Sammanfattningsvis framstår det inte som att II.17a Takeover-reglerna
uppfyller de mål och syften som låg bakom införandet av bestämmelsen. Det
är svårt att se hur bestämmelsen ska kunna förbättra konkurrensmöjligheter, tillföra aktieägarvärde eller stärka målbolagsstyrelsens förhandlingsposition. Förbudet är således inte önskvärt ur ett ekonomiskt perspektiv då den sammanlagda välfärden skulle öka med mindre ingripande reglering. En återgång till det tidigare systemet där budrelaterade arrangemang tilläts såtillvida de ansågs vara i aktieägarnas intresse kan visa sig mer fördelaktigt för svenska aktieägare. När marknadsreglering är nödvändigt bör sådan reglering som främjar effektiv resursfördelning i största möjliga utsträckning förespråkas såtillvida inte andra legitima rättfärdigandegrunder föreligger. Då det nuvarande förbudet inte uppfyller de mål och syften som ansågs rättfärdiga detsamma bör det bedömas utifrån dess faktiska effekter. Sett till faktisk påverkan så framstår den nuvarande regleringen som opåkallat ingripande och suboptimal. Även om det en återgång till det tidigare systemet skulle medföra andra problem, så framstår dessa som obetydliga i förhållande till de potentiella negativa ekonomiska effekterna av den nuvarande regleringen. (Less)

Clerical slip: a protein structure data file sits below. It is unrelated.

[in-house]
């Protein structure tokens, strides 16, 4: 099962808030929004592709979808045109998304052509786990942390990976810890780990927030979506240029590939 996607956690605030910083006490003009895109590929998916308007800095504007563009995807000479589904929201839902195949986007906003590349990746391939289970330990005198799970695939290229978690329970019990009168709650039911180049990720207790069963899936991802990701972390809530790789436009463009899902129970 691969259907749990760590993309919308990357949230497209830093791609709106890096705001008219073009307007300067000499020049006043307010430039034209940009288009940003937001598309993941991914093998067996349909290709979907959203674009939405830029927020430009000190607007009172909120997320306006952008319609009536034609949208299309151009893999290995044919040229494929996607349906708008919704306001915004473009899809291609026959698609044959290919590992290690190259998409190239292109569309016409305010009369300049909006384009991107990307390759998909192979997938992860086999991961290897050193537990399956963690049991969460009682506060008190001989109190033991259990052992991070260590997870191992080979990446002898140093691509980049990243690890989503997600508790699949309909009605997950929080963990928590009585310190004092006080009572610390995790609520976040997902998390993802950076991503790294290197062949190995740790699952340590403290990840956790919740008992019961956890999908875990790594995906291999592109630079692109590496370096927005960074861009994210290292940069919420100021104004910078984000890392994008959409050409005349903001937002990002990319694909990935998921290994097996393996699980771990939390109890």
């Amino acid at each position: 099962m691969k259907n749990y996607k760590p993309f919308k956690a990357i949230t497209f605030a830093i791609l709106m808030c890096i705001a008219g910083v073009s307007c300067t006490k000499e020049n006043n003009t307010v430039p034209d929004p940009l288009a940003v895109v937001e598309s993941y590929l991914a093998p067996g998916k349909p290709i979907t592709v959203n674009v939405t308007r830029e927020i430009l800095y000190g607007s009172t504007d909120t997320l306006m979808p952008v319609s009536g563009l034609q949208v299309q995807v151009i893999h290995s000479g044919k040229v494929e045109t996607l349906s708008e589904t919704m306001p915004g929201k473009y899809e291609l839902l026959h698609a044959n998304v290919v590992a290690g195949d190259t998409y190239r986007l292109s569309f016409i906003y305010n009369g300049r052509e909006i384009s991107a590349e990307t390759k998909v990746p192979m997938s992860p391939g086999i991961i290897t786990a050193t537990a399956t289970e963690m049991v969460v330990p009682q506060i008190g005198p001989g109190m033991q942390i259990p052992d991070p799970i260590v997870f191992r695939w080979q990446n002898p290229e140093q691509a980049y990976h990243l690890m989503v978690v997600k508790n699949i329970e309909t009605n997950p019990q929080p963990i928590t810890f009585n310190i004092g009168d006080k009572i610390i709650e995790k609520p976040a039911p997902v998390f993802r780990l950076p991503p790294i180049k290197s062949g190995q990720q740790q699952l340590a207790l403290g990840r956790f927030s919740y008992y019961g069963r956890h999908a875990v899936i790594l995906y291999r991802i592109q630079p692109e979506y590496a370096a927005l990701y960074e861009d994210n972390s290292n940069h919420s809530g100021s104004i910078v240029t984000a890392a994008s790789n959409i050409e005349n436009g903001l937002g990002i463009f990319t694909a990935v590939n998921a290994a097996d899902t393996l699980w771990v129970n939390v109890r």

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author
Gustavsson, Marcus LU
supervisor
organization
course
JURM02 20182
year
type
H3 - Professional qualifications (4 Years - )
subject
keywords
associationsrätt, bolagsrätt, company law, law and economics, aktiemarknadsrätt, stock exchange law, comparative law, komparativ rätt, företagsförvärv, takeover, m&a, aktiebolagsrätt
language
English
id
8964623
date added to LUP
2019-01-28 11:34:18
date last changed
2019-01-28 11:34:18
@misc{8964623,